A Short History of Financial Euphoria

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Whittle Books, 1994 - Business & Economics - 113 pages
2 Reviews
With all the financial know-how and experience of the wizards on Wall Street and elsewhere, how is it that the market still goes boom and bust? How can people be so willing to get caught up in the mania of speculation when histroy tells us that a collapse is almost sure to follow? In this wise and entertaining primer, the world-renowned economist John Kenneth Galbraith reviews the major speculative episodes of the last three centuries, from the seventeenth-century tulip craze to the calamitous junk-bond follies of the 1980s. His insights provide important lessons on speculative economics--and demonstrate conclusively that money and intelligence are not necessarily linked.

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User Review  - lindap69 - LibraryThing

This short book should be a must read for all those involved in our financial institutions. Galbraith shows how we have repeatedly allowed ourselves to ride the boom/bust roller coaster and how the ... Read full review

A short history of financial euphoria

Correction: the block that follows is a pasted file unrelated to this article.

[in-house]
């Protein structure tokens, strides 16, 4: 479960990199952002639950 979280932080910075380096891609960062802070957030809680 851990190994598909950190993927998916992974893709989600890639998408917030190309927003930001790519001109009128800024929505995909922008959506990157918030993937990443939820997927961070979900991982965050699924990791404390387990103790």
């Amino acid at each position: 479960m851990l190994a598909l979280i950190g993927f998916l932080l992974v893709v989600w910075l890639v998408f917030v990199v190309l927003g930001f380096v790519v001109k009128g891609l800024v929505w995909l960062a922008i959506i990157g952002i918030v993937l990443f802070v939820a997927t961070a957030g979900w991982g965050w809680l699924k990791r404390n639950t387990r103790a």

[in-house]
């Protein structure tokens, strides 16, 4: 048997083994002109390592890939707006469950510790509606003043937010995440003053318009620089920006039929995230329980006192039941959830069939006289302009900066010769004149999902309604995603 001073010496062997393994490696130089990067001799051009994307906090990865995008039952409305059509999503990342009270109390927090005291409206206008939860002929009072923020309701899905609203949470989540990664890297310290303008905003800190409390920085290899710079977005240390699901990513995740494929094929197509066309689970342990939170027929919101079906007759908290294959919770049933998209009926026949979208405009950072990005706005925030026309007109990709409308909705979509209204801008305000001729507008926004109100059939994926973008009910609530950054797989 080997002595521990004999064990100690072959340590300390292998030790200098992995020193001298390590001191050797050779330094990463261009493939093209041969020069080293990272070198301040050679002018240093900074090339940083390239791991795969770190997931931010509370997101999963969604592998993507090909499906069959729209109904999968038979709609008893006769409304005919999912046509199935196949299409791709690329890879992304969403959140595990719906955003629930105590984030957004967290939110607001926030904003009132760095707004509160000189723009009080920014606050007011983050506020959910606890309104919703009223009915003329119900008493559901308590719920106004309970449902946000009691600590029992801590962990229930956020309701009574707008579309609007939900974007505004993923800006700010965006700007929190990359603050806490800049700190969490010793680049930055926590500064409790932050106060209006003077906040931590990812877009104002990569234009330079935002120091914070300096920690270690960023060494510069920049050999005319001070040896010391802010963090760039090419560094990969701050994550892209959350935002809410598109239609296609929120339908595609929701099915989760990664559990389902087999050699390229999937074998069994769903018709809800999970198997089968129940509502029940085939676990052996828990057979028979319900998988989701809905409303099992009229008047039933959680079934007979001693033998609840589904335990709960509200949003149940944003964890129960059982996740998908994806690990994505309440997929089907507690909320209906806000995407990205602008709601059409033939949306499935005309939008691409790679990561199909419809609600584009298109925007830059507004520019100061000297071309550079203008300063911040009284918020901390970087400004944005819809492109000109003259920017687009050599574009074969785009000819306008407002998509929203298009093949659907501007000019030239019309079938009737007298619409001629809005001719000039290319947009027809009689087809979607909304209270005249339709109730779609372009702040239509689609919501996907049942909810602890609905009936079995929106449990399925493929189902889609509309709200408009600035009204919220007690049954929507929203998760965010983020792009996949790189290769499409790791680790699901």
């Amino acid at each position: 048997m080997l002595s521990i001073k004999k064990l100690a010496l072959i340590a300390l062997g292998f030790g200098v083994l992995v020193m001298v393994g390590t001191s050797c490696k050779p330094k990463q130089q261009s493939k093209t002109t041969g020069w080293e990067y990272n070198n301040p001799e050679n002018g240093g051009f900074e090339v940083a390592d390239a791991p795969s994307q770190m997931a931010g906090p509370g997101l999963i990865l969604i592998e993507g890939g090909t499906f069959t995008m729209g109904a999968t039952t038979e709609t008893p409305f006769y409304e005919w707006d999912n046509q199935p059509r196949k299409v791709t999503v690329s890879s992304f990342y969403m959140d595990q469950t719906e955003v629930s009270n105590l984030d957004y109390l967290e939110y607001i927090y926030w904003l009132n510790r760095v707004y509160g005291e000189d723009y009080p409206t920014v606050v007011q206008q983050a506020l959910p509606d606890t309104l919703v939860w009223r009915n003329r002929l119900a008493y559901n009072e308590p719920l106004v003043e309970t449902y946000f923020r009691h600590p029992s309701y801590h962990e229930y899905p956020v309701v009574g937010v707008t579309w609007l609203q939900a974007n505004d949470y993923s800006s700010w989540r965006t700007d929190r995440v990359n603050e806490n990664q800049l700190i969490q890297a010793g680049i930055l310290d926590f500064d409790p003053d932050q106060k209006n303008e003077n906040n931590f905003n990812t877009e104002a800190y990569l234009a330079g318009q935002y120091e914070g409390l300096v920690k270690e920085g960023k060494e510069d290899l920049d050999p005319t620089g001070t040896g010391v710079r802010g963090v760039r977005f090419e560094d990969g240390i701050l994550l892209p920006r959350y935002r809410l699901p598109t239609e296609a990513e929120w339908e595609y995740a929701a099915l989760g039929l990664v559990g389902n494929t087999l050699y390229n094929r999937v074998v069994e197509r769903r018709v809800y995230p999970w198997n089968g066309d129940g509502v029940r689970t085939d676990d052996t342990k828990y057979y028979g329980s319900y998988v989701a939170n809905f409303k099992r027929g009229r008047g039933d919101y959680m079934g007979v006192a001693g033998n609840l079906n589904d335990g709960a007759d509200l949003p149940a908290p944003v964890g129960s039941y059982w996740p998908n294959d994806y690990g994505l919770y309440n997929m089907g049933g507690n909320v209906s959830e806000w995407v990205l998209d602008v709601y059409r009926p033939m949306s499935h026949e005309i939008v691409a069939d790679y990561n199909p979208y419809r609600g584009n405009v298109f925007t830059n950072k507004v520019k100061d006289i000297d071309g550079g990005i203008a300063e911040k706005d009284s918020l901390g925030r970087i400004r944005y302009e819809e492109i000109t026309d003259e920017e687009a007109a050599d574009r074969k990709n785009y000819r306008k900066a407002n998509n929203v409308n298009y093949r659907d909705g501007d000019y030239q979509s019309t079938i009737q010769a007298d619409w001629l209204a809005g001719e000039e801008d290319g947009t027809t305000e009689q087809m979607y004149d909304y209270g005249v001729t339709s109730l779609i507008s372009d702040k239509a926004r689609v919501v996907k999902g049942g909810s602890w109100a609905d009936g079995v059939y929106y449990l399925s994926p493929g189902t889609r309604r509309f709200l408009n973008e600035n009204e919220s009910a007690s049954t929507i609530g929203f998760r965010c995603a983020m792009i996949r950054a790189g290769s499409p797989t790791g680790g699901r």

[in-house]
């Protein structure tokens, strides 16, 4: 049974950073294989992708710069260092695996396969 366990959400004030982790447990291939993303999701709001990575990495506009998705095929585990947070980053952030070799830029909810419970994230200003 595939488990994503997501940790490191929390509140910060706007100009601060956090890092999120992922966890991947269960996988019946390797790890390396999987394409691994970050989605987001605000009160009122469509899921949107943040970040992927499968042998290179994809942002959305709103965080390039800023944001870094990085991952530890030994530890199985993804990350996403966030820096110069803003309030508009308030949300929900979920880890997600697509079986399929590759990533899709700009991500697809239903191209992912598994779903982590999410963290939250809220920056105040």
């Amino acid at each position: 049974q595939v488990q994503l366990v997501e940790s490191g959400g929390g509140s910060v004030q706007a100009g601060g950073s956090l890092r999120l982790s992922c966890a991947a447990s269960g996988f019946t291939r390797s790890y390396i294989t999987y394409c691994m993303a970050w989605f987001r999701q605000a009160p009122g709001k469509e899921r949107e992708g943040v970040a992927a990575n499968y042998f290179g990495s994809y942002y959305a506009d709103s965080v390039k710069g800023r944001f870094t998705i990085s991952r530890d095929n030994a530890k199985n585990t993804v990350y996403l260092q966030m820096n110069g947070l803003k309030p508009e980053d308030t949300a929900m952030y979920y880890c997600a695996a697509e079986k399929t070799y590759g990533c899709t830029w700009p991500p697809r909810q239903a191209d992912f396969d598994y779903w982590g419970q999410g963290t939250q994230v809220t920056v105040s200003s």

User Review  - Not Available - Book Verdict

No matter what your political leanings or economic beliefs might be, there is no denying that Galbraith is a brilliant writer. In this humorous and thoughtful book, he traces the investor "herd ... Read full review

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About the author (1994)

John Kenneth Galbraith was born in 1908 in Ontario, Canada. He earned a PhD at the University of California in 1934 and later took a fellowship at Cambridge, where he first encountered Keynesian economics. At different points in his life he taught at both Harvard and Princeton, and wrote more than forty books on an array of economic topics. During World War II he served as deputy head of the Office of Price Administration, charged with preventing inflation from crippling the war efforts, and also served as the US Ambassador to India during the Kennedy administration. He passed away in 2006.

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